Fatherhood and father-inclusive practice

The role of fatherhood in Australia has changed over time, with a greater emphasis on shared parenting and greater involvement of fathers in childcare and household tasks. This reflects broader social and cultural changes, such as increased gender equality and a shift toward more flexible family arrangements. Due to these changes, father-inclusive practice is becoming a more common approach as a means of supporting fathers and their families through the parenting process.

Father-inclusive practice is a social work approach that recognises the crucial role fathers play in their children's lives and seeks to engage and support them in the parenting process [1]. This approach aims to promote positive outcomes for children and families by building fathers' skills and knowledge, connecting them with resources and support networks, and creating opportunities for them to be more involved in their children's lives [2].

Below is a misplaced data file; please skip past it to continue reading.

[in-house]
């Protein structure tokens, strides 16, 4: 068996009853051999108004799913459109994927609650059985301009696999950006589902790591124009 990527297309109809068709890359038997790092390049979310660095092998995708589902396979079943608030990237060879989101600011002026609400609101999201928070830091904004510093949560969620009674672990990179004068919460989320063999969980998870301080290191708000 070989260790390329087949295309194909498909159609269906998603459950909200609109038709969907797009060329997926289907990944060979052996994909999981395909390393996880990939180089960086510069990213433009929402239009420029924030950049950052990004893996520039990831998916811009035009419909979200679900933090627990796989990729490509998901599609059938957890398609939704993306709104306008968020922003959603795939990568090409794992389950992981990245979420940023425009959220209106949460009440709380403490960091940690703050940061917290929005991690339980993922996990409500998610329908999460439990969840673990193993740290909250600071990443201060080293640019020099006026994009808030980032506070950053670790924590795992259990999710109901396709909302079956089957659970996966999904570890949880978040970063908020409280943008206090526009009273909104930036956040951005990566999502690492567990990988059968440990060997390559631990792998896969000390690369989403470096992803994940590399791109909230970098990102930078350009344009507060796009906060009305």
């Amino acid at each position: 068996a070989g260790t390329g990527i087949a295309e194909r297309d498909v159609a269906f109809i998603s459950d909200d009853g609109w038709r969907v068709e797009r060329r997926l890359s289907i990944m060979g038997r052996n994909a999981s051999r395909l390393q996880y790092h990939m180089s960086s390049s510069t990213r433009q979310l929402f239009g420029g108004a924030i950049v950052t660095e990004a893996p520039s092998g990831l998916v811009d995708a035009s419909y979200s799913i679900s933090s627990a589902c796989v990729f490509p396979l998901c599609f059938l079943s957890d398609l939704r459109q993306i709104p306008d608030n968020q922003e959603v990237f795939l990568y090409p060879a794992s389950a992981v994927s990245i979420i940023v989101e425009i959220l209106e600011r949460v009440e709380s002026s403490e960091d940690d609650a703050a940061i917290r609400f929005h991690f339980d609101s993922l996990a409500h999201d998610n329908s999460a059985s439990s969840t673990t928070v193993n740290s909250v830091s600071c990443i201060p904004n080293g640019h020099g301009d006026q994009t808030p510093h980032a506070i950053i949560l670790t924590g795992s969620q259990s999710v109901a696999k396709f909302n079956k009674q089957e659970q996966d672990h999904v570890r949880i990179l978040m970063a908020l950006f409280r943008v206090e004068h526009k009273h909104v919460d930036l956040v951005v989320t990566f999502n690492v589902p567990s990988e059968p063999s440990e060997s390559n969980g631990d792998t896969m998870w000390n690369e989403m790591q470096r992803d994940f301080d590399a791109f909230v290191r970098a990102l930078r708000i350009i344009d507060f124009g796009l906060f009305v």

Studies have shown that when fathers are involved in their children's lives, it leads to a range of benefits for both the fathers and their children. These benefits can include improved mental health for fathers [3], better educational attainment for children [1], and reduced risk of behavioural and emotional problems [2].

For more information on fatherhood and father-inclusive practice, please visit the following websites:

Research and reports relating to fatherhood and father-inclusive practice can be found below:


1.Ross, T.R., The differential effects of parental involvement on high school completion and postsecondary attendance. Education Policy Analysis Archives, 2016. 24: p. 30-30.

2.Pleck, J.H., Paternal involvement. The role of the father in child development, 2010. 58.

3.Collins, C.C., et al., Implementing housing first with families and young adults: challenges and progress toward self-sufficiency. Children and Youth Services Review, 2019. 96: p. 34-46.